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Volcanic Eruptions
Several types of volcanic eruptions—during which lava, tephra (ash, lapilli, volcanic bombs and volcanic blocks), and assorted gases are expelled from a volcanic vent or fissure—have been distinguished by volcanologists. These are often named after famous volcanoes where that type of behavior has been observed. Some volcanoes may exhibit only one characteristic type of eruption during a period of activity, while others may display an entire sequence of types all in one eruptive series. There are three different types of eruptions. The most well-observed are magmatic eruptions, which involve the decompression of gas within magma that propels it forward
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Specific Gravity
Specific gravity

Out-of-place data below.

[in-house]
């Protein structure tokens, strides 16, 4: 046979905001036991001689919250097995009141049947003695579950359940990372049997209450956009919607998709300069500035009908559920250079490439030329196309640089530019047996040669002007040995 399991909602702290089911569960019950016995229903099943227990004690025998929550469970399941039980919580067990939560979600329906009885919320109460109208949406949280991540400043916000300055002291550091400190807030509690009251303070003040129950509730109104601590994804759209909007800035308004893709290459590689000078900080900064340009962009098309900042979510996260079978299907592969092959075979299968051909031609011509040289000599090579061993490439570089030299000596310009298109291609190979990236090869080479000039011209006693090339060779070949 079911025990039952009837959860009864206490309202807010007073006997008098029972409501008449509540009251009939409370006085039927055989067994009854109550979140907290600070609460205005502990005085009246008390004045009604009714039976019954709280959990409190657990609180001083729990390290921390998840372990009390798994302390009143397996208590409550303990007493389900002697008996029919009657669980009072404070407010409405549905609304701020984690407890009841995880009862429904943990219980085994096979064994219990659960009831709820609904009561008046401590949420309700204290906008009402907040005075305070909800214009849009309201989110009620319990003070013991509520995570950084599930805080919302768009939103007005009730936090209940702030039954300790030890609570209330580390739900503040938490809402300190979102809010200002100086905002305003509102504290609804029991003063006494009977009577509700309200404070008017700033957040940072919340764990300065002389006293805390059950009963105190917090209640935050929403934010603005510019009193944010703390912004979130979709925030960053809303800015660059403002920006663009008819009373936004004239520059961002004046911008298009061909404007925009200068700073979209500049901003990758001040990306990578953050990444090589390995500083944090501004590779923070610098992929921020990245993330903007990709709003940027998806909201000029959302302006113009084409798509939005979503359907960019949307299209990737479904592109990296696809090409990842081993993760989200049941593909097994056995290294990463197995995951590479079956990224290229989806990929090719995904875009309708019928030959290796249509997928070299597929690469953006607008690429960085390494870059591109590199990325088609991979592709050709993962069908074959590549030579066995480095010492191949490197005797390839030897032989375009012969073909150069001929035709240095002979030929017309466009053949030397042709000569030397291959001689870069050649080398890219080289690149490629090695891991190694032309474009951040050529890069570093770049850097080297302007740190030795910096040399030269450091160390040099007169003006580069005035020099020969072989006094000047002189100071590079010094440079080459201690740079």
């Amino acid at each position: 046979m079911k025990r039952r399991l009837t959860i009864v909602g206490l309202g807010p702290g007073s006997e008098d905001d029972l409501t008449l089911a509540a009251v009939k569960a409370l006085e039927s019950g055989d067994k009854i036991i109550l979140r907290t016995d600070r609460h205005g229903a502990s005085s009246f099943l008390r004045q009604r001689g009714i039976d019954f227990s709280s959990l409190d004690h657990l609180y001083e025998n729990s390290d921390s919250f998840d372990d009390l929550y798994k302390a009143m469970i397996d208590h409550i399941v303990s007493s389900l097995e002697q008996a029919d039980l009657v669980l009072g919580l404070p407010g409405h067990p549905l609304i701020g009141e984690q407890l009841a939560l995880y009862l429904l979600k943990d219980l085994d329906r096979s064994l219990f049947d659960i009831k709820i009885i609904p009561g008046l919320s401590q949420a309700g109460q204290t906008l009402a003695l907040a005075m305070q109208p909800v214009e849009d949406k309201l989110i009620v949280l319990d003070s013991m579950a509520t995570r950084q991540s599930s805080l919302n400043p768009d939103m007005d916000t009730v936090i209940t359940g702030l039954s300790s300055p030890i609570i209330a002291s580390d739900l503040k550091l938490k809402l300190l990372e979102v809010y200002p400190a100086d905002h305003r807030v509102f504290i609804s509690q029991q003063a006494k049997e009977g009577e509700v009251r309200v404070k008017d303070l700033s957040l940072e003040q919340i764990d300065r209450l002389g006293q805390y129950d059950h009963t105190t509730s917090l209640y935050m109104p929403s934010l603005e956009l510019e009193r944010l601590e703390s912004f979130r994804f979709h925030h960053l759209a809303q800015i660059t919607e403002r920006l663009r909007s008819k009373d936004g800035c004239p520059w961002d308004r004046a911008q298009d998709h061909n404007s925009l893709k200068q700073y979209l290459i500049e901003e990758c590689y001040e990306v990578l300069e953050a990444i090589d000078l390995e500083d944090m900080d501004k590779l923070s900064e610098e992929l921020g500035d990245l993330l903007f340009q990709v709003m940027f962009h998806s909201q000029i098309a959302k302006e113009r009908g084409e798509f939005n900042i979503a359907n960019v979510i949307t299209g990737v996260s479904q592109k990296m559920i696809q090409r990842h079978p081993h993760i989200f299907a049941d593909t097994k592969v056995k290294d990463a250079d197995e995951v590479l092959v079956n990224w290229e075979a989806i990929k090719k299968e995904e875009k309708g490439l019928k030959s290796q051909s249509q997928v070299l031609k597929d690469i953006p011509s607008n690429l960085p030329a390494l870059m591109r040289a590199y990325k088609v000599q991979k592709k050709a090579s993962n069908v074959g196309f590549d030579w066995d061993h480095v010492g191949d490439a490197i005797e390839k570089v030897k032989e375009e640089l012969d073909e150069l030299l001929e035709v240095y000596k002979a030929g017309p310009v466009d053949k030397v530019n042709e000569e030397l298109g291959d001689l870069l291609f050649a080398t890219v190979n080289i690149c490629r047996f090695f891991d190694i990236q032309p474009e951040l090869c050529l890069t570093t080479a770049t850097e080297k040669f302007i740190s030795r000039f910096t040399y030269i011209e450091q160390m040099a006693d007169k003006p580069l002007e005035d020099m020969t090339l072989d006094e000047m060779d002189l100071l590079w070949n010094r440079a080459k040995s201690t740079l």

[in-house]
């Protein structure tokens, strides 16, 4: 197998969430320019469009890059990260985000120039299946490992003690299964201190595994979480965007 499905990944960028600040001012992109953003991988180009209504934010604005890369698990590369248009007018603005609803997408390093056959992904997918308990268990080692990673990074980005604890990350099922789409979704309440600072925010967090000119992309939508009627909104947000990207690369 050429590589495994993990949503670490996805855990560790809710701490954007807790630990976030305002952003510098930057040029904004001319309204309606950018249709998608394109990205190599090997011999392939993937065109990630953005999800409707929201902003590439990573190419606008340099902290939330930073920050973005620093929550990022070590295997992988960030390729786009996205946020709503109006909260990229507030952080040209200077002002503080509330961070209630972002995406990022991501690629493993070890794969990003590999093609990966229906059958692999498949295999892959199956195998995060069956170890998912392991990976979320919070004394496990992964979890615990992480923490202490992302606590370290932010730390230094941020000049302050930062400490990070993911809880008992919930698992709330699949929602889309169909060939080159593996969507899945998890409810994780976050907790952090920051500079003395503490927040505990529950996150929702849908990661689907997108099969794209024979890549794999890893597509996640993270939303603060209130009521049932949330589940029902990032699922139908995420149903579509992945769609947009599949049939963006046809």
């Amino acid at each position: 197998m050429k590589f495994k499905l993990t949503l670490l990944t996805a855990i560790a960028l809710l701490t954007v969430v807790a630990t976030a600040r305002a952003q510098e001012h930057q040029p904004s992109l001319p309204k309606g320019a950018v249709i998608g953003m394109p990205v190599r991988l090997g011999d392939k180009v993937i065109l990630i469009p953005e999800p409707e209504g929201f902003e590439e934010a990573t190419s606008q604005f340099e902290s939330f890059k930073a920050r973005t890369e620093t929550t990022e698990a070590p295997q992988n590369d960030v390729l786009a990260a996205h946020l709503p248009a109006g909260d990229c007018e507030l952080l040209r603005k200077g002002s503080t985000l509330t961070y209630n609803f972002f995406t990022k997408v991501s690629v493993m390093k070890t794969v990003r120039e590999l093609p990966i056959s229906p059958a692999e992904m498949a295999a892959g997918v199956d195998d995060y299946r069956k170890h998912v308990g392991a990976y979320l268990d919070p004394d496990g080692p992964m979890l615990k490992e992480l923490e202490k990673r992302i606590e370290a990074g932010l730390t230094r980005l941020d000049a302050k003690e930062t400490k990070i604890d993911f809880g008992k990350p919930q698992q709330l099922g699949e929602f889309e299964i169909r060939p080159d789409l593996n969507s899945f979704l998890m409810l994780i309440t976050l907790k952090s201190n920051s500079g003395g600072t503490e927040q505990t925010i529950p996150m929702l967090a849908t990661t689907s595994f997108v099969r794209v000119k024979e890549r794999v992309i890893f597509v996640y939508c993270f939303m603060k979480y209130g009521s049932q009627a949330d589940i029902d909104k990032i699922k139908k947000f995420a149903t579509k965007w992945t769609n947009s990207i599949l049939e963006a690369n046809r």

Specific gravity
is the ratio of the density of a substance to the density of a reference substance; equivalently, it is the ratio of the mass of a substance to the mass of a reference substance for the same given volume. Apparent specific gravity is the ratio of the weight of a volume of the substance to the weight of an equal volume of the reference substance. The reference substance for liquids is nearly always water at its densest (at 4 °C or 39.2 °F); for gases it is air at room temperature (20 °C or 68 °F). Nonetheless, the temperature and pressure must be specified for both the sample and the reference. Pressure is nearly always 1 atm (101.325 kPa). A US Navy Aviation Boatswain's Mate tests the specific gravity of JP-5 fuel Temperatures for both sample and reference vary from industry to industry
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Transparency (optics)